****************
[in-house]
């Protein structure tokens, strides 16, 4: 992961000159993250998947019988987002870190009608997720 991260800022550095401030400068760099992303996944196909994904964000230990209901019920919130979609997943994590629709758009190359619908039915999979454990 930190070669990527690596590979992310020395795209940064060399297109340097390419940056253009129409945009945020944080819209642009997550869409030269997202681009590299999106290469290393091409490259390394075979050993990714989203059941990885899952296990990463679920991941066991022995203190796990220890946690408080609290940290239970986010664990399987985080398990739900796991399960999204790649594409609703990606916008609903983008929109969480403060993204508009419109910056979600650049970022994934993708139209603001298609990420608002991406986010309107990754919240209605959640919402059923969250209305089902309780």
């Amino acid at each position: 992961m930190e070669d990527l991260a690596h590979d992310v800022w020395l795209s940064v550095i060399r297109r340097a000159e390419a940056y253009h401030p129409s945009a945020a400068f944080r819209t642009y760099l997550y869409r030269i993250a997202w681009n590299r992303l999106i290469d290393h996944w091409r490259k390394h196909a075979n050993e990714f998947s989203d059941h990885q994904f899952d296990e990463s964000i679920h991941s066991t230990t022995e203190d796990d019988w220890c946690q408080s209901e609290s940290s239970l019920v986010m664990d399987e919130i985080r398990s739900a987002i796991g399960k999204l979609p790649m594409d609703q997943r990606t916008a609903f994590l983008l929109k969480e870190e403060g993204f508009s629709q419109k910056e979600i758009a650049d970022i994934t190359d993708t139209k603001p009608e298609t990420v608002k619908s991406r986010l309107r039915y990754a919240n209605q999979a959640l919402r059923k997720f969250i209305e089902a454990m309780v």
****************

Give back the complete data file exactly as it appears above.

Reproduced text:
[in-house]
């Protein structure tokens, strides 16, 4: 992961000159993250998947019988987002870190009608997720 991260800022550095401030400068760099992303996944196909994904964000230990209901019920919130979609997943994590629709758009190359619908039915999979454990 930190070669990527690596590979992310020395795209940064060399297109340097390419940056253009129409945009945020944080819209642009997550869409030269997202681009590299999106290469290393091409490259390394075979050993990714989203059941990885899952296990990463679920991941066991022995203190796990220890946690408080609290940290239970986010664990399987985080398990739900796991399960999204790649594409609703990606916008609903983008929109969480403060993204508009419109910056979600650049970022994934993708139209603001298609990420608002991406986010309107990754919240209605959640919402059923969250209305089902309780």
């Amino acid at each position: 992961m930190e070669d990527l991260a690596h590979d992310v800022w020395l795209s940064v550095i060399r297109r340097a000159e390419a940056y253009h401030p129409s945009a945020a400068f944080r819209t642009y760099l997550y869409r030269i993250a997202w681009n590299r992303l999106i290469d290393h996944w091409r490259k390394h196909a075979n050993e990714f998947s989203d059941h990885q994904f899952d296990e990463s964000i679920h991941s066991t230990t022995e203190d796990d019988w220890c946690q408080s209901e609290s940290s239970l019920v986010m664990d399987e919130i985080r398990s739900a987002i796991g399960k999204l979609p790649m594409d609703q997943r990606t916008a609903f994590l983008l929109k969480e870190e403060g993204f508009s629709q419109k910056e979600i758009a650049d970022i994934t190359d993708t139209k603001p009608e298609t990420v608002k619908s991406r986010l309107r039915y990754a919240n209605q999979a959640l919402r059923k997720f969250i209305e089902a454990m309780v």